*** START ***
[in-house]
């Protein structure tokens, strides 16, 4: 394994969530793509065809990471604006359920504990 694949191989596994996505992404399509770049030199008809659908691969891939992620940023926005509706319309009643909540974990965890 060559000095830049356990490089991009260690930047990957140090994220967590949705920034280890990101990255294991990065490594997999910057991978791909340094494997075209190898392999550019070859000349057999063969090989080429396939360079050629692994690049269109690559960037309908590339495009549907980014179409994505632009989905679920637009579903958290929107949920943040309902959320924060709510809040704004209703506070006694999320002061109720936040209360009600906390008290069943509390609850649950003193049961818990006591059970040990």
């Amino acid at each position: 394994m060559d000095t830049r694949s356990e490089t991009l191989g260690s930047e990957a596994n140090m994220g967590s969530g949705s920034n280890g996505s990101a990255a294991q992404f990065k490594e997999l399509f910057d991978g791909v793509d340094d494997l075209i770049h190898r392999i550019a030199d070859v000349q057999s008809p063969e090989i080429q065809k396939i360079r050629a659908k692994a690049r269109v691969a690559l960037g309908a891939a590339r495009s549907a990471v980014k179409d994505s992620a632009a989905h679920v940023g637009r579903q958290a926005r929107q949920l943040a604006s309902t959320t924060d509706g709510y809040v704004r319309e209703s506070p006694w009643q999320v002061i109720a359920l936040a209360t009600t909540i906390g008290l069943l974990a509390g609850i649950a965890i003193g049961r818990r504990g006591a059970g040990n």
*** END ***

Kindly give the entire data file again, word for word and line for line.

[in-house]
């Protein structure tokens, strides 16, 4: 394994969530793509065809990471604006359920504990 694949191989596994996505992404399509770049030199008809659908691969891939992620940023926005509706319309009643909540974990965890 060559000095830049356990490089991009260690930047990957140090994220967590949705920034280890990101990255294991990065490594997999910057991978791909340094494997075209190898392999550019070859000349057999063969090989080429396939360079050629692994690049269109690559960037309908590339495009549907980014179409994505632009989905679920637009579903958290929107949920943040309902959320924060709510809040704004209703506070006694999320002061109720936040209360009600906390008290069943509390609850649950003193049961818990006591059970040990």
């Amino acid at each position: 394994m060559d000095t830049r694949s356990e490089t991009l191989g260690s930047e990957a596994n140090m994220g967590s969530g949705s920034n280890g996505s990101a990255a294991q992404f990065k490594e997999l399509f910057d991978g791909v793509d340094d494997l075209i770049h190898r392999i550019a030199d070859v000349q057999s008809p063969e090989i080429q065809k396939i360079r050629a659908k692994a690049r269109v691969a690559l960037g309908a891939a590339r495009s549907a990471v980014k179409d994505s992620a632009a989905h679920v940023g637009r579903q958290a926005r929107q949920l943040a604006s309902t959320t924060d509706g709510y809040v704004r319309e209703s506070p006694w009643q999320v002061i109720a359920l936040a209360t009600t909540i906390g008290l069943l974990a509390g609850i649950a965890i003193g049961r818990r504990g006591a059970g040990n």